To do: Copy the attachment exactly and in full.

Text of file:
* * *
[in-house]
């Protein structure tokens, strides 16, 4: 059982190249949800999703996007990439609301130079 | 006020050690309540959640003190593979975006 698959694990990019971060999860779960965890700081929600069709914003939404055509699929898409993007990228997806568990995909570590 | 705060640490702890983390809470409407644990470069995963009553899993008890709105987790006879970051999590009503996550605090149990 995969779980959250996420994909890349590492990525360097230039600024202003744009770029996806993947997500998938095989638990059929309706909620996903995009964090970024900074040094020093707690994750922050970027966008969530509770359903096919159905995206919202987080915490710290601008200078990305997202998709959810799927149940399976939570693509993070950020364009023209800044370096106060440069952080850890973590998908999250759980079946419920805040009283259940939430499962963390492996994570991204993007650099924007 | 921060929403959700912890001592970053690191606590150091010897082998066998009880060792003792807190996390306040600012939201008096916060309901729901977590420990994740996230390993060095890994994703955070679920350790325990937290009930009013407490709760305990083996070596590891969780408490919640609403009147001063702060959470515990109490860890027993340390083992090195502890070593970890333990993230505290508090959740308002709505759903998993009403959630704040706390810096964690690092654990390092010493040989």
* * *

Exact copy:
[in-house]
């Protein structure tokens, strides 16, 4: 059982190249949800999703996007990439609301130079 | 006020050690309540959640003190593979975006 698959694990990019971060999860779960965890700081929600069709914003939404055509699929898409993007990228997806568990995909570590 | 705060640490702890983390809470409407644990470069995963009553899993008890709105987790006879970051999590009503996550605090149990 995969779980959250996420994909890349590492990525360097230039600024202003744009770029996806993947997500998938095989638990059929309706909620996903995009964090970024900074040094020093707690994750922050970027966008969530509770359903096919159905995206919202987080915490710290601008200078990305997202998709959810799927149940399976939570693509993070950020364009023209800044370096106060440069952080850890973590998908999250759980079946419920805040009283259940939430499962963390492996994570991204993007650099924007 | 921060929403959700912890001592970053690191606590150091010897082998066998009880060792003792807190996390306040600012939201008096916060309901729901977590420990994740996230390993060095890994994703955070679920350790325990937290009930009013407490709760305990083996070596590891969780408490919640609403009147001063702060959470515990109490860890027993340390083992090195502890070593970890333990993230505290508090959740308002709505759903998993009403959630704040706390810096964690690092654990390092010493040989």